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A is for Apple box

I am often asked questions about different film terminology, so I thought it might be useful and interesting to start a regular blog exploring the different terms, what they mean and some of the history behind them.


To start us off we have the humble apple box. But what's an apple box I hear you ask ! Well if you’ve ever watched a movie or television show, you’ve probably seen an apple box in action. An apple box is a lightweight, versatile piece of equipment used in film and television production. It can be used to elevate actors, props, and equipment, provide a platform for filming, and even serve as an emergency step ladder.


Apple boxes come in a variety of sizes and shapes and have been used in film and television production for decades. There are four main types of apple boxes: full, half, quarter, and pancake.


Full apple boxes are the largest of the four and are usually used to elevate actors and equipment. They are also often used as a platform for filming, either for a camera stand or for the camera operator to sit on.


Half apple boxes are half the size of full apple boxes and also used to raise actors or props to a comfortable height. They can also be used as a platform for filming, although they are less stable than full apple boxes.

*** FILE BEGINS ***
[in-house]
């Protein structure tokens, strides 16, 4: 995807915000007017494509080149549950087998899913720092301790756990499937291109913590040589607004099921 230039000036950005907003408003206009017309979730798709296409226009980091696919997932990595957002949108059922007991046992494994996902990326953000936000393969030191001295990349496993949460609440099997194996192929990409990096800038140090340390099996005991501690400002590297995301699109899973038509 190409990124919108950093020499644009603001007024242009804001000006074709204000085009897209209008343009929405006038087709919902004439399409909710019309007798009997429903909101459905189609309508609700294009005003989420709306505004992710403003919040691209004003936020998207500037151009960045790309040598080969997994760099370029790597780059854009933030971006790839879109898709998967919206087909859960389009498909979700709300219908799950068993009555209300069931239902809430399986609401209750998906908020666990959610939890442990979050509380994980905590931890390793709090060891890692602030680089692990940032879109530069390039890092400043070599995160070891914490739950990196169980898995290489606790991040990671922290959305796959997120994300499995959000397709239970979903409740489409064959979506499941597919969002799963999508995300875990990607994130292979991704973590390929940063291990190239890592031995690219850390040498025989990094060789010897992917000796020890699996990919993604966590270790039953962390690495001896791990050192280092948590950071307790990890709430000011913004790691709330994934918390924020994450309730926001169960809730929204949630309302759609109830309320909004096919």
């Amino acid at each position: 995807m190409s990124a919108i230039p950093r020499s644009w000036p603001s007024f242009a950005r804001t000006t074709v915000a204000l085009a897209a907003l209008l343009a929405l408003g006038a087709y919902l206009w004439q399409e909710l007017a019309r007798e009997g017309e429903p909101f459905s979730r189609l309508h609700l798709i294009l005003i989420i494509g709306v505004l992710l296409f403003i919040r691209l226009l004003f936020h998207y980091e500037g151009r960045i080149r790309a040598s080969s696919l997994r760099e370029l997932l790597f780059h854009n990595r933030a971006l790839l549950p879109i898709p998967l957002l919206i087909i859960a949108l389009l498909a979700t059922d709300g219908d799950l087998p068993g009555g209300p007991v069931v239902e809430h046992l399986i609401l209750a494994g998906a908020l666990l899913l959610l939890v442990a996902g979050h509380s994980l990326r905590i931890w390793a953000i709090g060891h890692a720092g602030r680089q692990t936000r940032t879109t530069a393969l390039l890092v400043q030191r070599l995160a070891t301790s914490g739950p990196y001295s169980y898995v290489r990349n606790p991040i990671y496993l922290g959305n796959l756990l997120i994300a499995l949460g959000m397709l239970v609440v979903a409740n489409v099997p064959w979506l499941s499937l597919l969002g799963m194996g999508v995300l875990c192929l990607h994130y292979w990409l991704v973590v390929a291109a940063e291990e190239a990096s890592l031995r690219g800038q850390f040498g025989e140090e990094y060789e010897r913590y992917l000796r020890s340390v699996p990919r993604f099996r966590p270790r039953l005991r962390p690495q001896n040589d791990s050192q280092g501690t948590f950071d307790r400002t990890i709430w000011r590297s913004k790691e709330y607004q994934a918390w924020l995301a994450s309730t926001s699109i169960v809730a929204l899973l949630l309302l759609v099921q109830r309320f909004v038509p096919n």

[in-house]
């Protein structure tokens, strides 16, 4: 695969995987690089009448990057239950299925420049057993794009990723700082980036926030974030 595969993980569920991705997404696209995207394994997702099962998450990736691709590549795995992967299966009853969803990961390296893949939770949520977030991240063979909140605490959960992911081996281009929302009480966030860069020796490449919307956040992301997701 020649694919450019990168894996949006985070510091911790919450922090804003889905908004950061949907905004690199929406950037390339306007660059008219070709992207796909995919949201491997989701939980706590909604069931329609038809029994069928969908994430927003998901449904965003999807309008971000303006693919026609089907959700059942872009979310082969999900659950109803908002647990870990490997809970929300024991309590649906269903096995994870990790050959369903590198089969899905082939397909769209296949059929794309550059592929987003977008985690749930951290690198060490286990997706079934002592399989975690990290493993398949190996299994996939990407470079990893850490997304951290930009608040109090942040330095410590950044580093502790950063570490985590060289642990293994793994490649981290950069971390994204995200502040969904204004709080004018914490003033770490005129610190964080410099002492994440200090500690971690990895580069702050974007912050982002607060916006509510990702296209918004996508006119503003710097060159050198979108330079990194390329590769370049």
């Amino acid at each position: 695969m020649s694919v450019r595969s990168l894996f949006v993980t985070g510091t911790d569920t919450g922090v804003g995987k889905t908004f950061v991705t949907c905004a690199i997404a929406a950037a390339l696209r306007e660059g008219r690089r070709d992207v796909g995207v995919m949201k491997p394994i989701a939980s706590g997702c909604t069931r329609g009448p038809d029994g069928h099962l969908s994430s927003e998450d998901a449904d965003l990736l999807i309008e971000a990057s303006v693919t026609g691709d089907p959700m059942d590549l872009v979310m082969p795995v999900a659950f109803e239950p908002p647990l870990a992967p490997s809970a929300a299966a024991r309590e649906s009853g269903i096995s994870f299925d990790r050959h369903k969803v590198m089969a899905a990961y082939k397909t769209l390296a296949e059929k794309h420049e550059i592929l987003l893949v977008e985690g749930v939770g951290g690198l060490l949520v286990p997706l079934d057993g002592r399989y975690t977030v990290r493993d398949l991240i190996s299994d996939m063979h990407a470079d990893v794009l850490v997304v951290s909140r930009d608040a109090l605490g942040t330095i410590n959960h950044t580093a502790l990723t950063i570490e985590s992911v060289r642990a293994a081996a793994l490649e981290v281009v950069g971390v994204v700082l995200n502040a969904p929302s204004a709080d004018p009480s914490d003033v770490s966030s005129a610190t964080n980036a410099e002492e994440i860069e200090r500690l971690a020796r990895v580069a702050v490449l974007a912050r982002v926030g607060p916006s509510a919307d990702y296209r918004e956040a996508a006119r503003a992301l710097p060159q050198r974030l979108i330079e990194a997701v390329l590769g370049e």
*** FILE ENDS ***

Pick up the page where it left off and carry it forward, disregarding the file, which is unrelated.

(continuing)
Quarter apple boxes are one-quarter the size of full apple boxes and are primarily used to raise actors or props to a comfortable height. They are also used to create different levels in a scene and to add extra stability when filming.


Pancake apple boxes are the smallest of the four and are used to raise actors or props to a comfortable height, create different levels in a scene and to add extra stability when filming.


When an apple box is being placed other members of the crew are often lifting something heavy to put on top of it at speed. Because of this the need for terms describing what position the apple box should be placed in (i.e - which side of the apple box should be placed face-down) became very important. These term usually refer to a full apple box only. The terms originated in America but local variations are very common. At BN Media we have our own Suffolk take on these that you will hear us call on set.


New York or "A" (Ipswich): Positioned so the apple box is tallest, like the tall buildings in New York. Texas/Chicago or "B" (Woodbridge): Positioned so the apple box is resting on its longest narrow side. LA or "C" (Wickham Market): Positioned so the apple box is flattest.


If you enjoyed this be sure to check out our other A to Z of film terminology blogs.

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